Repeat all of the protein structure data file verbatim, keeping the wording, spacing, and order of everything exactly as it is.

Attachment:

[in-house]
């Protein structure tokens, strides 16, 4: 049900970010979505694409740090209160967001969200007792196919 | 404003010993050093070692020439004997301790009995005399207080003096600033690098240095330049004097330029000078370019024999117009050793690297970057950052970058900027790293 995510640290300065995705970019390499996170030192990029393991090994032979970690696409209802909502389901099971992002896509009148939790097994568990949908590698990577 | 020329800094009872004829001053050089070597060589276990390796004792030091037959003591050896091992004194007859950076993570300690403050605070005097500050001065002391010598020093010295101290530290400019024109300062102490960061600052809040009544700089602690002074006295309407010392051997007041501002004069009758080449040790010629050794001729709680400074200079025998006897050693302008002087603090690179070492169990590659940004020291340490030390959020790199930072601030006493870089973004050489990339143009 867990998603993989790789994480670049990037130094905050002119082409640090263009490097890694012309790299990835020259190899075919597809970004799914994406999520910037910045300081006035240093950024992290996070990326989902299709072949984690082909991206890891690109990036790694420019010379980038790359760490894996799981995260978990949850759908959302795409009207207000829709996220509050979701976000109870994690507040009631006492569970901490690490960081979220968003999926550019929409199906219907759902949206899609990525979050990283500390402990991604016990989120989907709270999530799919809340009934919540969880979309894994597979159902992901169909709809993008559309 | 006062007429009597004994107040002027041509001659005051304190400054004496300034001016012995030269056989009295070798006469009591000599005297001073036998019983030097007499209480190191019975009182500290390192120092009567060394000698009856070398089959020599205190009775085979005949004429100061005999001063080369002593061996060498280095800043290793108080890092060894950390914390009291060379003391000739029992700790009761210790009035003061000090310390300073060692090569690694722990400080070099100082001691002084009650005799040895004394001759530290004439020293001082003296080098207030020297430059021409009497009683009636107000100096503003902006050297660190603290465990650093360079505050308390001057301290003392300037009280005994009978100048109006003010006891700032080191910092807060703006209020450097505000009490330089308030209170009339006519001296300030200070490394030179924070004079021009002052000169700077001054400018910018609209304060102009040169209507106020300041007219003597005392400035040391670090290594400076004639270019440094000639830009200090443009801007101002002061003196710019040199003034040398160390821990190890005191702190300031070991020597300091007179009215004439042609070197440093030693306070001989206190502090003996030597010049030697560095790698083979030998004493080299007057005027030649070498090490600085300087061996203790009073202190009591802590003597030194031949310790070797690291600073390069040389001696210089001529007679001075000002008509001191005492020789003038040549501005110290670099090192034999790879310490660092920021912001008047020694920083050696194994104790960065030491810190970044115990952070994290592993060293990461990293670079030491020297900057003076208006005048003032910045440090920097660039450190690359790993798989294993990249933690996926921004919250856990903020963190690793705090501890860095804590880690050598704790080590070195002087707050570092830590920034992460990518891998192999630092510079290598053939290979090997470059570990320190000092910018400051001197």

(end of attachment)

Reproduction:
[in-house]
């Protein structure tokens, strides 16, 4: 049900970010979505694409740090209160967001969200007792196919 | 404003010993050093070692020439004997301790009995005399207080003096600033690098240095330049004097330029000078370019024999117009050793690297970057950052970058900027790293 995510640290300065995705970019390499996170030192990029393991090994032979970690696409209802909502389901099971992002896509009148939790097994568990949908590698990577 | 020329800094009872004829001053050089070597060589276990390796004792030091037959003591050896091992004194007859950076993570300690403050605070005097500050001065002391010598020093010295101290530290400019024109300062102490960061600052809040009544700089602690002074006295309407010392051997007041501002004069009758080449040790010629050794001729709680400074200079025998006897050693302008002087603090690179070492169990590659940004020291340490030390959020790199930072601030006493870089973004050489990339143009 867990998603993989790789994480670049990037130094905050002119082409640090263009490097890694012309790299990835020259190899075919597809970004799914994406999520910037910045300081006035240093950024992290996070990326989902299709072949984690082909991206890891690109990036790694420019010379980038790359760490894996799981995260978990949850759908959302795409009207207000829709996220509050979701976000109870994690507040009631006492569970901490690490960081979220968003999926550019929409199906219907759902949206899609990525979050990283500390402990991604016990989120989907709270999530799919809340009934919540969880979309894994597979159902992901169909709809993008559309 | 006062007429009597004994107040002027041509001659005051304190400054004496300034001016012995030269056989009295070798006469009591000599005297001073036998019983030097007499209480190191019975009182500290390192120092009567060394000698009856070398089959020599205190009775085979005949004429100061005999001063080369002593061996060498280095800043290793108080890092060894950390914390009291060379003391000739029992700790009761210790009035003061000090310390300073060692090569690694722990400080070099100082001691002084009650005799040895004394001759530290004439020293001082003296080098207030020297430059021409009497009683009636107000100096503003902006050297660190603290465990650093360079505050308390001057301290003392300037009280005994009978100048109006003010006891700032080191910092807060703006209020450097505000009490330089308030209170009339006519001296300030200070490394030179924070004079021009002052000169700077001054400018910018609209304060102009040169209507106020300041007219003597005392400035040391670090290594400076004639270019440094000639830009200090443009801007101002002061003196710019040199003034040398160390821990190890005191702190300031070991020597300091007179009215004439042609070197440093030693306070001989206190502090003996030597010049030697560095790698083979030998004493080299007057005027030649070498090490600085300087061996203790009073202190009591802590003597030194031949310790070797690291600073390069040389001696210089001529007679001075000002008509001191005492020789003038040549501005110290670099090192034999790879310490660092920021912001008047020694920083050696194994104790960065030491810190970044115990952070994290592993060293990461990293670079030491020297900057003076208006005048003032910045440090920097660039450190690359790993798989294993990249933690996926921004919250856990903020963190690793705090501890860095804590880690050598704790080590070195002087707050570092830590920034992460990518891998192999630092510079290598053939290979090997470059570990320190000092910018400051001197």